Newfoundland’s offshore oil history.

Hibernia: Exploration drilling began in the 1960s in the Jeanne d’Arc Basin on the Grand Banks of Newfoundland in the north west Atlantic off the east coast of Canada. The drilling of well Hibernia P-51 in 1979 confirmed that there was viable oil reserves deep under the ocean. It would be nearly 20 more years for the deals to be made that would see the construction of a massive concrete production platform and the oil and money to flow as the first offshore oil production project in Canada.  The Hibernia offshore oil field is owned jointly by ExxonMobil Canada, Chevron Canada Resources, Suncor, Canada Hibernia Holding Corporation, Murphy Oil and StatoilHydro Canada Ltd.


Terra Nova: The Terra Nova oil field (left) was discovered and developed by Canada’s state owned oil company, Petro Canada. Discovered in 1984, the oil field was the second to be developed on the Grand Banks of Newfoundland. Production from the field began in 2002. Petro Canada was later privatized and purchased by Suncor Energy. Terra Nova utilizes a floating production platform instead of the concrete gravity based structure of Hibernia or Hebron. Partners in the project are Suncor, ExxonMobil, Statoil, Husky Energy, Murphy Oil, Mosbacher and Chevron.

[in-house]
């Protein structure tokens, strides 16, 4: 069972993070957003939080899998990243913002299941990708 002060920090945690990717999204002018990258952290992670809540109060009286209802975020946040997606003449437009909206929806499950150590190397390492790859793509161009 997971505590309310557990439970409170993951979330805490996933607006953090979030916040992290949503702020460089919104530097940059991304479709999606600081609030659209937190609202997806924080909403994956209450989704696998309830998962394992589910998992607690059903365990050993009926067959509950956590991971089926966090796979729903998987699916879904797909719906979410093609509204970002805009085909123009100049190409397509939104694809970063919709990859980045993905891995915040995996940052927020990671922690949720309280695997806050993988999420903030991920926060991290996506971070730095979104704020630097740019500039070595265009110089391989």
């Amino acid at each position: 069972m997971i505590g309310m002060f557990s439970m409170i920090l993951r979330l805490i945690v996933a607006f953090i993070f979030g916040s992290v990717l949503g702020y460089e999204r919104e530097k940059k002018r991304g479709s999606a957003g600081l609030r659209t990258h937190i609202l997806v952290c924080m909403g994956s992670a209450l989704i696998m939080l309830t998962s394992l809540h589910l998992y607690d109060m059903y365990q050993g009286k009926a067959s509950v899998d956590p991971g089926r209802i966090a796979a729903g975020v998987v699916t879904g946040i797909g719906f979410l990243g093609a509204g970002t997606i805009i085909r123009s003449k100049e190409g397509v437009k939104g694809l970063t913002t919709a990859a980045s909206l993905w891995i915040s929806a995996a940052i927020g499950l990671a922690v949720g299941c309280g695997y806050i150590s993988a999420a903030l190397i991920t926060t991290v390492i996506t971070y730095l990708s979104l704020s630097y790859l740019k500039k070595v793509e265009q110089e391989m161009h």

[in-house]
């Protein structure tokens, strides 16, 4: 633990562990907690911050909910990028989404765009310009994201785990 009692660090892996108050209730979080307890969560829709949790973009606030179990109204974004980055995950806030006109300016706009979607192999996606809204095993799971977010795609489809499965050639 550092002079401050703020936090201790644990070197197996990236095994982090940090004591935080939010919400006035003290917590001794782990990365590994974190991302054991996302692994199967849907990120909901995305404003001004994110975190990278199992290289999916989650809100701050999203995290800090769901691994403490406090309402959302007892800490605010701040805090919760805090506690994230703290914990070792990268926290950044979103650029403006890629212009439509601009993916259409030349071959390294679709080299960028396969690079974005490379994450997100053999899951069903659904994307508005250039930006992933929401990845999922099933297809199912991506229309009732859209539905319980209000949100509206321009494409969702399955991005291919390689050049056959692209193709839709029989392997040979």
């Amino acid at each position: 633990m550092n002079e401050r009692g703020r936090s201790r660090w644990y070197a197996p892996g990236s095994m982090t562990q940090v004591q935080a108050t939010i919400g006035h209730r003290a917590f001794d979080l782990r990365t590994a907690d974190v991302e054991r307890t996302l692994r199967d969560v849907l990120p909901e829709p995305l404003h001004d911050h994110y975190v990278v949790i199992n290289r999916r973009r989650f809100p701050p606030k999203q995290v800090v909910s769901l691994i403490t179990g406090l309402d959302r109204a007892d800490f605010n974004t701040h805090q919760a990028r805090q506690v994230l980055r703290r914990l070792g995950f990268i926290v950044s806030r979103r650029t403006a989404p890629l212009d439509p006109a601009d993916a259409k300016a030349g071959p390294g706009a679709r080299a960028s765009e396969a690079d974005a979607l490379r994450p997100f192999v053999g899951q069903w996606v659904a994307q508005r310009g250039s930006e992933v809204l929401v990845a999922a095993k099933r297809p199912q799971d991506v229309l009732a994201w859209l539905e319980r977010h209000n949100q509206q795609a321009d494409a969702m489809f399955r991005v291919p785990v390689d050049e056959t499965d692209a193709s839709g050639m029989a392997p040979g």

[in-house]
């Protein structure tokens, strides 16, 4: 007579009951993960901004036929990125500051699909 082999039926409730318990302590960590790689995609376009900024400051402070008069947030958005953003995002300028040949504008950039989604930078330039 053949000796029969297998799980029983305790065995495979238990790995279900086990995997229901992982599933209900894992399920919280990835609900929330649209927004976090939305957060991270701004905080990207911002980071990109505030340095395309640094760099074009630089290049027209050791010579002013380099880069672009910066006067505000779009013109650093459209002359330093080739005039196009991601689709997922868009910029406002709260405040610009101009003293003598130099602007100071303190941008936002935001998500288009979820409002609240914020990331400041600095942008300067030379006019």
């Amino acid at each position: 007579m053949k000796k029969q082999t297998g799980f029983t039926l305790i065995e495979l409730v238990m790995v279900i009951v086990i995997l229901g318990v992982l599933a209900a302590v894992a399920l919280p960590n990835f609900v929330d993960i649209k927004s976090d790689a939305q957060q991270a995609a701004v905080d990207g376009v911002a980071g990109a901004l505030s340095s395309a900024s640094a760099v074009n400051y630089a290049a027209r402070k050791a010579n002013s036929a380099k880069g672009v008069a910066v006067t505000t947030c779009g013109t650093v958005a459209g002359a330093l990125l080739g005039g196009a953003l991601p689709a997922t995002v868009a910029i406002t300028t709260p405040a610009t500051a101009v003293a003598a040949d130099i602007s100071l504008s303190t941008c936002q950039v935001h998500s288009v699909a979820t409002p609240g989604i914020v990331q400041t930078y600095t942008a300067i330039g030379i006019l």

White Rose:  White Rose (left) was the third offshore oil field to be developed offshore Newfoundland. Discovered in 1984 and developed by Husky Energy it is the smallest of the four producing fields with Husky as the major share holder and Suncor Energy with a 27 percent stake. It also uses a floating production platform named the Sea Rose.

Hibernia, Terra Nova and White Rose have all produced more oil than originally projected and have all more than recovered their development and exploration cost which make them very cost effective and profitable to operate and expand for their owners. Due to advanced drilling  and subsea engineering technologies, all are undergoing expansion projects to further extend the lives of their respective projects well past their original life expectancy. Hebron is starting out with projections even larger than the three previous projects and with a 30 year life expectancy. Hibernia was only expected to be producing for 25 years but is still going strong and expanding into the new Hibernia South oil field without needing an additional production rig.

Newfoundland’s offshore oil fields.

I have been covering the offshore oil industry as a journalist and photographer since the early freewheeling and heady exploration days of the late 1970s. It’s been a fascinating and great learning experience to see an entire industry evolve, develop and mature in the political and economic microcosm that is Newfoundland. But like so much in the oil and energy industries the future is not that clear.

© 2017 Greg Locke. All rights reserved.



Also see Newfoundland’s Offshore Account by Greg Locke